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What is the Etiquette for Bartering in Asia

What is the Etiquette for Bartering in Asia

Travelling to any part of Asia means coming across beautiful, colourful, markets, filled with trinkets, tasty foods and handmade clothes. So you're going to want to buy yourself a few treats surely, I mean you'd be mad not to. Before you hand over your money though, you're going to be playing the bartering game to ensure you get a good price, and if you've never bartered before, it might feel a bit rude. At home you don't walk into your local high street store and start haggling with the shop assistant for a better price on your skinny jeans. But in Asia it's the norm and totally acceptable. So before you worry about coming across as the stingy tourist, here at OneHowTo we're going to tell you what is the etiquette for bartering in Asia, so you can master the art of bartering and pay a fair price too.

You may also be interested in: Basic Etiquette while Visiting India
Steps to follow:

Firstly, smile and be friendly. Bartering is always a bit of fun, so don't take it too seriously. Getting irritated won't get you anywhere, and the nicer and more respectful you are to the vendors, the more likely you will be to barter a fair price. They aren't your enemy and they're not immediately trying to rip you off. You have to remember that these people are only trying to make a living so be polite and observe proper etiquette.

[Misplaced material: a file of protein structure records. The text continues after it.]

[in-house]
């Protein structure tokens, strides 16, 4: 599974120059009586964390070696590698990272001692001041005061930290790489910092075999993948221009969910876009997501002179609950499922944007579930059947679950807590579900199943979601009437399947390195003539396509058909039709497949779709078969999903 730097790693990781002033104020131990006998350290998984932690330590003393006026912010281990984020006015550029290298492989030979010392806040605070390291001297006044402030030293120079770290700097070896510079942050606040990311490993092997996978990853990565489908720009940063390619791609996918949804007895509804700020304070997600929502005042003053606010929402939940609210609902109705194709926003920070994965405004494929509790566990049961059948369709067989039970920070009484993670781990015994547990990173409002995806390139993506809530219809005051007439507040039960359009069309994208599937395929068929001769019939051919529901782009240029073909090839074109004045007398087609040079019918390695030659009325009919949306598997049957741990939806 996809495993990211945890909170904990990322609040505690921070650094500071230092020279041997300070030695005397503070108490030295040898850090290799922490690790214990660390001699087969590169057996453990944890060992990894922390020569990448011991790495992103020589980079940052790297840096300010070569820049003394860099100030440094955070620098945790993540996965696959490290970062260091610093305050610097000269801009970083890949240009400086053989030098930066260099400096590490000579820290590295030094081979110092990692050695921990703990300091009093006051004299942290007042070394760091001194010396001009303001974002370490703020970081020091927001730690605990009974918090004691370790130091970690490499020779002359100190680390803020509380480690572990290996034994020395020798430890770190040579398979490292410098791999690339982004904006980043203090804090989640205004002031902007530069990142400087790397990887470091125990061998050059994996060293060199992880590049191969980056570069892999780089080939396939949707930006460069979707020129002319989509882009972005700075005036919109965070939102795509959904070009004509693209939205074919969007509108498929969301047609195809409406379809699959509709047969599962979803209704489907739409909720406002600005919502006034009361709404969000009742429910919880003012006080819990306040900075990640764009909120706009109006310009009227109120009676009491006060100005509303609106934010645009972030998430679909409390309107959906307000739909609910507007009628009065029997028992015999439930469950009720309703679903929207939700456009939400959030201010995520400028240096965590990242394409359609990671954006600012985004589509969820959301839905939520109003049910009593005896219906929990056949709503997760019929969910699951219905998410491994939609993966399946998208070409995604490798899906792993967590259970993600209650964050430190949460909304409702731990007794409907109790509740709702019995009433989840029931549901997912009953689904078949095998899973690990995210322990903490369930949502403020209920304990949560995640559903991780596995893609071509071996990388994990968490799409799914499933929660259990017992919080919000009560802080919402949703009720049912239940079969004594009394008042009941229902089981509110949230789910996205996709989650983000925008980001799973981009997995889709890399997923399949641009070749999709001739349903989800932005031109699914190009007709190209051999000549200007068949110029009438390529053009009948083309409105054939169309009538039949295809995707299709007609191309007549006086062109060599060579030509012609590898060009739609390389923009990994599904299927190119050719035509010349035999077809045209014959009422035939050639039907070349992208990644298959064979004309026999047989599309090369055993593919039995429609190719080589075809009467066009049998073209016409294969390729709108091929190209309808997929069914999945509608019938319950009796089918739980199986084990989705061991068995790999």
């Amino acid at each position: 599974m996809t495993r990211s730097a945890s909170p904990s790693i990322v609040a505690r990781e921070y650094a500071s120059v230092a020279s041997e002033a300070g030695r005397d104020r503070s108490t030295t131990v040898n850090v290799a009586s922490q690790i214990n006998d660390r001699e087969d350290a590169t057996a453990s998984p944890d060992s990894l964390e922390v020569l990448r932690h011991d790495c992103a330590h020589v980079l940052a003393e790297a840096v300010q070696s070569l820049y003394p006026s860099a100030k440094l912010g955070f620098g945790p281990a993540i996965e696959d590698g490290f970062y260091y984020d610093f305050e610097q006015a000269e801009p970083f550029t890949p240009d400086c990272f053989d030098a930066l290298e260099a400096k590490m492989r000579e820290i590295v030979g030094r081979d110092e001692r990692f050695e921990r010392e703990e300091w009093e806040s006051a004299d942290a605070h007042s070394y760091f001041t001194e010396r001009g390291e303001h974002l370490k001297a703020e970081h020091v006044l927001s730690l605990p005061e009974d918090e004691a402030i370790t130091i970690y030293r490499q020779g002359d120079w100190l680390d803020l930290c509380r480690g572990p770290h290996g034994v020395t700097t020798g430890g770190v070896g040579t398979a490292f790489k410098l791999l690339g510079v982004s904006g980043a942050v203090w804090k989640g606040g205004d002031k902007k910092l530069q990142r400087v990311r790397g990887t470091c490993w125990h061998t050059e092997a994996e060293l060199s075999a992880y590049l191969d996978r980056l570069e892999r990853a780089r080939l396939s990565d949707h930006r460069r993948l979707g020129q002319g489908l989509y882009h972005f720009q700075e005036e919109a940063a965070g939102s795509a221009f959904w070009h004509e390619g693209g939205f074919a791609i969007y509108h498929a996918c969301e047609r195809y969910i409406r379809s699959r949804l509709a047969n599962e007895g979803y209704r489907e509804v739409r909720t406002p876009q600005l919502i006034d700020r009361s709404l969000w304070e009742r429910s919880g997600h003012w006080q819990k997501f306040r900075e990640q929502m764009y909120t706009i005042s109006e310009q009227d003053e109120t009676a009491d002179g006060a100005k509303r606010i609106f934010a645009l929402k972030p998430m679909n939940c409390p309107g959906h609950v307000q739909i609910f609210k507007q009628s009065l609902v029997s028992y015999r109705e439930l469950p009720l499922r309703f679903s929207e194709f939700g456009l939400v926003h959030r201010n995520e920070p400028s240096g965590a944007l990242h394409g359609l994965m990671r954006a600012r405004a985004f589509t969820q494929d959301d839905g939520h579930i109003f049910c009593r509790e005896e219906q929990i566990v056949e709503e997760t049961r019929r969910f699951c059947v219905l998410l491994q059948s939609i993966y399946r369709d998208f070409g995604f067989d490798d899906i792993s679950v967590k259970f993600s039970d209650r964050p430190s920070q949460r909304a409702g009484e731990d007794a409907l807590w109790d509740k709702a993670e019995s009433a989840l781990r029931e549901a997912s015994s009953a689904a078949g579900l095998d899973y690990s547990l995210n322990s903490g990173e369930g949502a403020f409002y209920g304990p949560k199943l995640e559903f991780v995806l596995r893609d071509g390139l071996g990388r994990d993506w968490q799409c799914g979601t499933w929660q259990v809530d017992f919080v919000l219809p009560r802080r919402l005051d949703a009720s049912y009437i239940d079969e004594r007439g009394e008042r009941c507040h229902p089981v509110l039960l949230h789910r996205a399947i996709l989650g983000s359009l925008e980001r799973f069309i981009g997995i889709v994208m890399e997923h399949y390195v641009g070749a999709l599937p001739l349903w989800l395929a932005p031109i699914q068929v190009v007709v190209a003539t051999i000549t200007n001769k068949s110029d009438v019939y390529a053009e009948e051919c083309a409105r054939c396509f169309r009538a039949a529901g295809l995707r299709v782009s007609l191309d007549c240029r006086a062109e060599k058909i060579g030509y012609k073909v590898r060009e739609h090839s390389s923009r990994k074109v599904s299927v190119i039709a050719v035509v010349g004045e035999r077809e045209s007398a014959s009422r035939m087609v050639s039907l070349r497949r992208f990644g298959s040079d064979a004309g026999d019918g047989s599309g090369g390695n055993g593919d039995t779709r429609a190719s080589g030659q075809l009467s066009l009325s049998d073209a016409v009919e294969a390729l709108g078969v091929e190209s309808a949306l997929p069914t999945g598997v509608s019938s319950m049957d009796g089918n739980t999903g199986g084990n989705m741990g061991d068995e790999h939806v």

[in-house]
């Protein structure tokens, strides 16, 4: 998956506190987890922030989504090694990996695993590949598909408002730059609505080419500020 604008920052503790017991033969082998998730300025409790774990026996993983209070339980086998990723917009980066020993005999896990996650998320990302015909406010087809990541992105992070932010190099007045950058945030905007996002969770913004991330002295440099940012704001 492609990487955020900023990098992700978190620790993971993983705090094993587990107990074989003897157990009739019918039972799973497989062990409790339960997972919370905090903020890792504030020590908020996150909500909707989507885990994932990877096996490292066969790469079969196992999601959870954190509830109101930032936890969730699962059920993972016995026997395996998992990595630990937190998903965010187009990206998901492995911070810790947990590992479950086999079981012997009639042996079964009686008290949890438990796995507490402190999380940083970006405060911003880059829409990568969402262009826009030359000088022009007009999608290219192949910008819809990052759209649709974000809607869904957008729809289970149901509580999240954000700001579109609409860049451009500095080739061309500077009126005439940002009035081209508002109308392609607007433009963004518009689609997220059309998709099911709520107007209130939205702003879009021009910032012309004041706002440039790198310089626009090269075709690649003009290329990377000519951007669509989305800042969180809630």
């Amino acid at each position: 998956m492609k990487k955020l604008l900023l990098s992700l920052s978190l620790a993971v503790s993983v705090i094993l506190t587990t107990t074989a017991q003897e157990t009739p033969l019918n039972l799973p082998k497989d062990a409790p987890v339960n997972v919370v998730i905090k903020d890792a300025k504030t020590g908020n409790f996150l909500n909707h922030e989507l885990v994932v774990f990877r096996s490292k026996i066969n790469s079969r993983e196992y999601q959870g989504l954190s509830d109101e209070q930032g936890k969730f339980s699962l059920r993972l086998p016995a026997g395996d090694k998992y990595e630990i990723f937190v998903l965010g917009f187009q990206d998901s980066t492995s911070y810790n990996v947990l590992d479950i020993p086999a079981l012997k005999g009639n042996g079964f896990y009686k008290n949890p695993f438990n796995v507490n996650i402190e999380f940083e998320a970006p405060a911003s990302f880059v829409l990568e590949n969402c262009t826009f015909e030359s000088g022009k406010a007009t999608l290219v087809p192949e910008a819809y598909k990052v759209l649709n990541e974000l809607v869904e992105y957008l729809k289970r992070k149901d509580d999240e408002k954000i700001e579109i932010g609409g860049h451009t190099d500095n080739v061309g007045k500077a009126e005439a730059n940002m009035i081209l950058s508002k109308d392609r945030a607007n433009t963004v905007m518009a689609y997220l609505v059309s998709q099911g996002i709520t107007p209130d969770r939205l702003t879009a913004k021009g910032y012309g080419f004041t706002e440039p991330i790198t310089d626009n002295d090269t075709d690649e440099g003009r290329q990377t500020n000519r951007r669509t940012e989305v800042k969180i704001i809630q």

Before you start bartering, the proper etiquette is to first ask the cost. This is when you give your price. Always start low so you can give yourself room to manoeuvre. By starting lower, you can slowly work your way up to a price you're happy to pay. But be realistic, you want to reach a price both of you are happy with and remember that the seller also doesn't want to be ripped off! Depending on where you are in Asia, costs may be lower or higher than you may expect so weigh up if where you are seems particularly expensive or cheap.


It is great bartering etiquette to learn a few words of the national language. It also demonstrates that you are trying to speak to them on the same level. While most of us learn hello in the country we are visiting, try learning the word 'expensive', or 'budget', just so you can communicate that you are wanting a cheaper price. And of course 'thank you', because being friendly and polite will always help you when you're bartering in Asia, you might also like to read our article on how to communicate in a foreign country.


If you're still unhappy with the price, walk away. Now I'm not just saying walk away as in give up, although you might have to. But walking away is sometimes a bit of a tactic used when you're bartering in Asia. They may call you back and agree on a lower price if they are keen to make a sale. If they do, congratulations on your first successful bartering attempt! If they don't, well maybe it wasn't meant to be.


You don't need to feel guilty about bartering in Asia. The vendors have most likely been selling and bartering much longer than you have, so they'll know how to pull the strings and make you feel a little bad. Remember that in the end if they aren't happy with the price, they simple won't sell it.

If you're heading to Asia and visiting India, you might want to take a look at some of the best Indian souvenirs so you can use your new bartering skills to bring back home some of these!

If you'd like to read similar articles to What is the Etiquette for Bartering in Asia, we recommend you browse around our Travel category.

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What is the Etiquette for Bartering in Asia